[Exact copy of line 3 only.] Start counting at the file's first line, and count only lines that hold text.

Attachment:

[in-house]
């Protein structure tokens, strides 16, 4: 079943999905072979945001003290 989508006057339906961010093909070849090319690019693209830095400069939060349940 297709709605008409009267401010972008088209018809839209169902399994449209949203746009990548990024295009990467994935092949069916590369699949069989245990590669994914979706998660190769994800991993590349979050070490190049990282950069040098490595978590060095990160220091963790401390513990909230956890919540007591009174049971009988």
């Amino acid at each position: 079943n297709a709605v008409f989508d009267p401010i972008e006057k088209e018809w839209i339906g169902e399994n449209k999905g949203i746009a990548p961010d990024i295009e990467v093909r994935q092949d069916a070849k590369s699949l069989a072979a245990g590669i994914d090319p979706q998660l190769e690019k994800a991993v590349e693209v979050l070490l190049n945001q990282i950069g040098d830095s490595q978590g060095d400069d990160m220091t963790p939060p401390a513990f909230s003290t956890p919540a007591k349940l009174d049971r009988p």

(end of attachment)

């Amino acid at each position: 079943n297709a709605v008409f989508d009267p401010i972008e006057k088209e018809w839209i339906g169902e399994n449209k999905g949203i746009a990548p961010d990024i295009e990467v093909r994935q092949d069916a070849k590369s699949l069989a072979a245990g590669i994914d090319p979706q998660l190769e690019k994800a991993v590349e693209v979050l070490l190049n945001q990282i950069g040098d830095s490595q978590g060095d400069d990160m220091t963790p939060p401390a513990f909230s003290t956890p919540a007591k349940l009174d049971r009988p």